Dr. Sandy Wyllie-Echeverria, Friday Harbor Laboratories University of Washington, became familiar with BioSonics and the MX Aquatic Habitat Echosounder System, after seeing the technology in action at the 2012 International Seagrass Conference in Brazil. So while co-teaching a course, focused on the attributes of remotely acquired data to monitor seagrass populations, with Northwest Indian College (NWIC) Director of the National Indian Center for Marine and Environmental Research and Education, Dr. Marco Hatch, Sandy contacted BioSonics to arrange for use of an echosounder to locate and map eelgrass (Zostera marina) shoots in Portage Bay on the Lummi Nation Reservation. The class is learning about different methods to remotely sense eelgrass presence and distribution. In addition to being an effective method to determine if eelgrass is present at a site, the MX Echosounder allows for accurate measurement of canopy height, percent coverage and maximum and minimum depth limits of eelgrass growth. These features will provide quantitative information for the NWIC project. Students received training in echosounder configuration and operation and will also learn hydroacoustic data processing techniques to generate usable information for their research project.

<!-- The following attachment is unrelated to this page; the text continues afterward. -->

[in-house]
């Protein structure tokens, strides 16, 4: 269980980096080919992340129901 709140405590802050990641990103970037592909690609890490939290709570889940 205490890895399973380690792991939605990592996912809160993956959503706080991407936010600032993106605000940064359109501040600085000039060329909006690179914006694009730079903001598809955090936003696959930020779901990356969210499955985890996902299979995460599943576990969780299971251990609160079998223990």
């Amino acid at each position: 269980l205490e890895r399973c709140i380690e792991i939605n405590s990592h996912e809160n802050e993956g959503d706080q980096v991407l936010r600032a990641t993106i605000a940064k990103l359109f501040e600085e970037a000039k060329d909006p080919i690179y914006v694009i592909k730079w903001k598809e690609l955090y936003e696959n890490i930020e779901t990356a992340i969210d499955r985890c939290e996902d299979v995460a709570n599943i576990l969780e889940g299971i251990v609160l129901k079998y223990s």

As part of the NWIC study, students will use GIS software to create a map showing the quantitative distribution of eelgrass. They will incorporate geo-referenced aerial photography from three different time periods spanning 13 years. The class will also conduct eelgrass stem density surveys on the tide flats this spring to ground truth data acquired using aerial photography and the MX Echosounder. As a final product the class will input all data into an ArcGIS presentation describing eelgrass distribution patterns at the site.